- Men with female partners of childbearing potential agree to remain abstinent or use adequate methods of contraception as defined by protocol during the treatment period and for at least 8 weeks after the last dose of study drug and agreement to refrain from donating sperm during this same period
- History or presence of clinically evident vascular disease potentially affecting the brain that, in the opinion of the investigator, has the potential to affect cognitive function
- History or presence of stroke within the previous 2 years or documented history of transient ischemic attack within the previous 12 months
- History of severe, clinically significant central nervous system trauma
- History or presence of intracranial tumor that is clinically relevant in the opinion of the investigator
- Presence of infections that affect brain function or history of infections that resulted in neurologic sequelae
- History or presence of systemic autoimmune disorders potentially causing progressive neurologic disease with associated cognitive deficits
- History or presence of a neurologic disease other than AD that may affect cognition
- Presence of superficial siderosis, more than four cerebral microhemorrhages, or evidence of a prior cerebral macrohemorrhage
- Inability to tolerate magnetic resonance imaging (MRI) procedures or contraindication to MRI
- History or presence of atrial fibrillation except if only one episode that resolved more than 1 year ago and for which treatment is no longer indicated or that in the investigator's judgment poses no risk for future stroke
- Within the previous 2 years, unstable or clinically significant cardiovascular disease
- Uncontrolled hypertension
- Chronic kidney disease of Stage >/= 4, according to the national kidney foundation kidney disease outcomes quality initiative (NKF KDOQI) guidelines for chronic kidney disease
- Impaired hepatic function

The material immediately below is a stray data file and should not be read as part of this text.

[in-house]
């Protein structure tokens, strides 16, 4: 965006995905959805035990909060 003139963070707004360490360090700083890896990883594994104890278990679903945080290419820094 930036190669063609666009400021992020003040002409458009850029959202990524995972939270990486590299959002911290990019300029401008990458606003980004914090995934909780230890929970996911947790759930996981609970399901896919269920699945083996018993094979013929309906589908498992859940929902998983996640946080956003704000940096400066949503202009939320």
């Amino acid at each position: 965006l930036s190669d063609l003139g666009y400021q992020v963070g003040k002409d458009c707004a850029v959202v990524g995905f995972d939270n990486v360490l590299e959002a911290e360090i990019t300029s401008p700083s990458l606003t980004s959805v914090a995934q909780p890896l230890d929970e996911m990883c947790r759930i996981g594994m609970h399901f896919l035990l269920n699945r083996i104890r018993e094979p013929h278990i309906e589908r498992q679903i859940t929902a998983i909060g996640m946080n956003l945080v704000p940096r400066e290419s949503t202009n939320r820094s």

- Clinically significantly abnormal screening blood or urine that remain abnormal on retest
- History of malignancies within 5 years prior to screening, except for appropriately treated carcinoma in situ of the cervix, non-melanoma skin carcinoma, or Stage I uterine cancer; cancer that is considered likely to be cured, is not being actively treated with anti-cancer therapy or radiotherapy and not likely to require treatment in the ensuing 5 years as well as cancers that are considered to have low probability of recurrence are allowed
- Known history of severe allergic, anaphylactic, or other hypersensitivity reactions to chimeric, human, or humanized antibodies or fusion proteins
- Severe or unstable medical condition that, in the opinion of the investigator or sponsor, could be expected to progress, recur, or change to such an extent that it could put the patient at special risk, bias the assessment of the clinical or mental status of the patient to a significant degree, interfere with the patient's ability to complete the study assessments, or would require the equivalent of institutional or hospital care
- Any previous treatment with medications used to treat Parkinsonian symptoms or any other neurodegenerative disorder within 1 year before screening even if the patient is taking the medicine for a non-neurodegenerative disorder such as restless leg disorder
- Typical anti-psychotic or neuroleptic medication within 6 months before screening except as brief treatment for a non-psychiatric indication
- Antihemostasis medication within 2 weeks before screening
- Sedative, hypnotic, or benzodiazepine medication within 3 months before screening except intermittent use of the following for sleep or anxiety: alprazolam, lorazepam, oxazepam, temazepam, diazepam, or a short-acting benzodiazepine-like medication
Participating Mayo Clinic locations
Study statuses change often. Please contact us for help.
|Mayo Clinic Location
Mayo Clinic principal investigator
Bryan Woodruff, M.D.
Closed for enrollment